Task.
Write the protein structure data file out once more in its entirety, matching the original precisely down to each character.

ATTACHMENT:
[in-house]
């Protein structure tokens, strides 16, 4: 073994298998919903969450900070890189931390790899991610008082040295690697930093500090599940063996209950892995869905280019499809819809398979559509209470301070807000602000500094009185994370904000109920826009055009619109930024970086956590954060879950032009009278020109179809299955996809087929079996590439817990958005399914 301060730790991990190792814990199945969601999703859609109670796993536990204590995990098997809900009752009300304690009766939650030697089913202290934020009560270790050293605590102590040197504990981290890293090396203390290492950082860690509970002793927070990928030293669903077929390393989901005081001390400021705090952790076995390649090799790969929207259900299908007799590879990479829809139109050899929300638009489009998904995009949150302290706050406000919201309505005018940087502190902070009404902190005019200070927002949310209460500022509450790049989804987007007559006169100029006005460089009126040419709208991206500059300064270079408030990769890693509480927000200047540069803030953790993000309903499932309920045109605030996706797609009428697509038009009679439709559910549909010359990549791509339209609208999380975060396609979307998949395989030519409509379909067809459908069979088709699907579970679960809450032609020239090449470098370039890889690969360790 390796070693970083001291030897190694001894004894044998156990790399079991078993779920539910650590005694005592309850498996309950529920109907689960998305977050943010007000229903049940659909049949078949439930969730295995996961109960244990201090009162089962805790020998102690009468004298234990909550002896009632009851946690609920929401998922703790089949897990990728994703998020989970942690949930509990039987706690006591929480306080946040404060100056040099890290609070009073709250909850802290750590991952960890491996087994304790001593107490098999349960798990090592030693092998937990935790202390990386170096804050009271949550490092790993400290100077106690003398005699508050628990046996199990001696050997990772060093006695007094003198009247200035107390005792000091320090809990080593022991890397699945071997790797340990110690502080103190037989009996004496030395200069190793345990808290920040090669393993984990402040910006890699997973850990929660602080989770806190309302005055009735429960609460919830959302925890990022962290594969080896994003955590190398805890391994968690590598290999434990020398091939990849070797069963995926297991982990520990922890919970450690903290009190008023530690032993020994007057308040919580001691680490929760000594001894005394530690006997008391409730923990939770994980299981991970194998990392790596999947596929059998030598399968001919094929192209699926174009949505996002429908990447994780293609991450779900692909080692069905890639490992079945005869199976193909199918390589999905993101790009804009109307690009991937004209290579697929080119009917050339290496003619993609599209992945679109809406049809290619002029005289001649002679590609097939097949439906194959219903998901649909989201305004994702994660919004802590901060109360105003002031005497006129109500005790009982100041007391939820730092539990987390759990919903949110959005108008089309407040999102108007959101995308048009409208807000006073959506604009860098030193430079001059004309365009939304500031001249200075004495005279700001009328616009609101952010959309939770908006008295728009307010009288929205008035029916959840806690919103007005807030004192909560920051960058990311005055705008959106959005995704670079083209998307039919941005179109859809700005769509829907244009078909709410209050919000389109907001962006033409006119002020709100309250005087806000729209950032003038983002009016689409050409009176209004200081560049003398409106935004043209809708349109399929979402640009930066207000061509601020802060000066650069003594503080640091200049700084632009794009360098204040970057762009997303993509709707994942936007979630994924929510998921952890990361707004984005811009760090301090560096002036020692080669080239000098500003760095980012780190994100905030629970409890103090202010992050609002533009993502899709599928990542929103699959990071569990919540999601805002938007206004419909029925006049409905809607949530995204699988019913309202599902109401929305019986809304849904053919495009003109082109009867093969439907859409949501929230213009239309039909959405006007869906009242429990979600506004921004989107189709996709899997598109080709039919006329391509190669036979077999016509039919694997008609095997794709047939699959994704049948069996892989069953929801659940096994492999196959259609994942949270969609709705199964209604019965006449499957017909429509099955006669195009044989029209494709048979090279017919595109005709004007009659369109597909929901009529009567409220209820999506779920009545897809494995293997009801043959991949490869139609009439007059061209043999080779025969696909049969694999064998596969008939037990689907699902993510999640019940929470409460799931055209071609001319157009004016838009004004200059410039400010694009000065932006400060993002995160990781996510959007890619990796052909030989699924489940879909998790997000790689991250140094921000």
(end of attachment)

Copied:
[in-house]
């Protein structure tokens, strides 16, 4: 073994298998919903969450900070890189931390790899991610008082040295690697930093500090599940063996209950892995869905280019499809819809398979559509209470301070807000602000500094009185994370904000109920826009055009619109930024970086956590954060879950032009009278020109179809299955996809087929079996590439817990958005399914 301060730790991990190792814990199945969601999703859609109670796993536990204590995990098997809900009752009300304690009766939650030697089913202290934020009560270790050293605590102590040197504990981290890293090396203390290492950082860690509970002793927070990928030293669903077929390393989901005081001390400021705090952790076995390649090799790969929207259900299908007799590879990479829809139109050899929300638009489009998904995009949150302290706050406000919201309505005018940087502190902070009404902190005019200070927002949310209460500022509450790049989804987007007559006169100029006005460089009126040419709208991206500059300064270079408030990769890693509480927000200047540069803030953790993000309903499932309920045109605030996706797609009428697509038009009679439709559910549909010359990549791509339209609208999380975060396609979307998949395989030519409509379909067809459908069979088709699907579970679960809450032609020239090449470098370039890889690969360790 390796070693970083001291030897190694001894004894044998156990790399079991078993779920539910650590005694005592309850498996309950529920109907689960998305977050943010007000229903049940659909049949078949439930969730295995996961109960244990201090009162089962805790020998102690009468004298234990909550002896009632009851946690609920929401998922703790089949897990990728994703998020989970942690949930509990039987706690006591929480306080946040404060100056040099890290609070009073709250909850802290750590991952960890491996087994304790001593107490098999349960798990090592030693092998937990935790202390990386170096804050009271949550490092790993400290100077106690003398005699508050628990046996199990001696050997990772060093006695007094003198009247200035107390005792000091320090809990080593022991890397699945071997790797340990110690502080103190037989009996004496030395200069190793345990808290920040090669393993984990402040910006890699997973850990929660602080989770806190309302005055009735429960609460919830959302925890990022962290594969080896994003955590190398805890391994968690590598290999434990020398091939990849070797069963995926297991982990520990922890919970450690903290009190008023530690032993020994007057308040919580001691680490929760000594001894005394530690006997008391409730923990939770994980299981991970194998990392790596999947596929059998030598399968001919094929192209699926174009949505996002429908990447994780293609991450779900692909080692069905890639490992079945005869199976193909199918390589999905993101790009804009109307690009991937004209290579697929080119009917050339290496003619993609599209992945679109809406049809290619002029005289001649002679590609097939097949439906194959219903998901649909989201305004994702994660919004802590901060109360105003002031005497006129109500005790009982100041007391939820730092539990987390759990919903949110959005108008089309407040999102108007959101995308048009409208807000006073959506604009860098030193430079001059004309365009939304500031001249200075004495005279700001009328616009609101952010959309939770908006008295728009307010009288929205008035029916959840806690919103007005807030004192909560920051960058990311005055705008959106959005995704670079083209998307039919941005179109859809700005769509829907244009078909709410209050919000389109907001962006033409006119002020709100309250005087806000729209950032003038983002009016689409050409009176209004200081560049003398409106935004043209809708349109399929979402640009930066207000061509601020802060000066650069003594503080640091200049700084632009794009360098204040970057762009997303993509709707994942936007979630994924929510998921952890990361707004984005811009760090301090560096002036020692080669080239000098500003760095980012780190994100905030629970409890103090202010992050609002533009993502899709599928990542929103699959990071569990919540999601805002938007206004419909029925006049409905809607949530995204699988019913309202599902109401929305019986809304849904053919495009003109082109009867093969439907859409949501929230213009239309039909959405006007869906009242429990979600506004921004989107189709996709899997598109080709039919006329391509190669036979077999016509039919694997008609095997794709047939699959994704049948069996892989069953929801659940096994492999196959259609994942949270969609709705199964209604019965006449499957017909429509099955006669195009044989029209494709048979090279017919595109005709004007009659369109597909929901009529009567409220209820999506779920009545897809494995293997009801043959991949490869139609009439007059061209043999080779025969696909049969694999064998596969008939037990689907699902993510999640019940929470409460799931055209071609001319157009004016838009004004200059410039400010694009000065932006400060993002995160990781996510959007890619990796052909030989699924489940879909998790997000790689991250140094921000």